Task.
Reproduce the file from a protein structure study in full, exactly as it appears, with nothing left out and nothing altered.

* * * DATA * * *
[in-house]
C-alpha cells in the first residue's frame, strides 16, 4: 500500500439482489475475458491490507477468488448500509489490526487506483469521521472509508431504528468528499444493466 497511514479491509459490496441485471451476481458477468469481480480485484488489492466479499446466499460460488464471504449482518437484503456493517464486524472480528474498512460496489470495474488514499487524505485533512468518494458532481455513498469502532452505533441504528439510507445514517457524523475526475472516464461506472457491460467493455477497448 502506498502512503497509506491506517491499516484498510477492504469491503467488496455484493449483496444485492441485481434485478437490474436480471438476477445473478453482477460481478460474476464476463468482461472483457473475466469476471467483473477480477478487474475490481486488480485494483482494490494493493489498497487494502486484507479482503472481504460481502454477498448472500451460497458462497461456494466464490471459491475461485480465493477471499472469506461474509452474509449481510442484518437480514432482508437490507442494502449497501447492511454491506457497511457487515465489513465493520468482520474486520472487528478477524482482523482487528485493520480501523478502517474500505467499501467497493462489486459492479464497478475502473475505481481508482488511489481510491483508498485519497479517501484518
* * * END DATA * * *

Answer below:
[in-house]
C-alpha cells in the first residue's frame, strides 16, 4: 500500500439482489475475458491490507477468488448500509489490526487506483469521521472509508431504528468528499444493466 497511514479491509459490496441485471451476481458477468469481480480485484488489492466479499446466499460460488464471504449482518437484503456493517464486524472480528474498512460496489470495474488514499487524505485533512468518494458532481455513498469502532452505533441504528439510507445514517457524523475526475472516464461506472457491460467493455477497448 502506498502512503497509506491506517491499516484498510477492504469491503467488496455484493449483496444485492441485481434485478437490474436480471438476477445473478453482477460481478460474476464476463468482461472483457473475466469476471467483473477480477478487474475490481486488480485494483482494490494493493489498497487494502486484507479482503472481504460481502454477498448472500451460497458462497461456494466464490471459491475461485480465493477471499472469506461474509452474509449481510442484518437480514432482508437490507442494502449497501447492511454491506457497511457487515465489513465493520468482520474486520472487528478477524482482523482487528485493520480501523478502517474500505467499501467497493462489486459492479464497478475502473475505481481508482488511489481510491483508498485519497479517501484518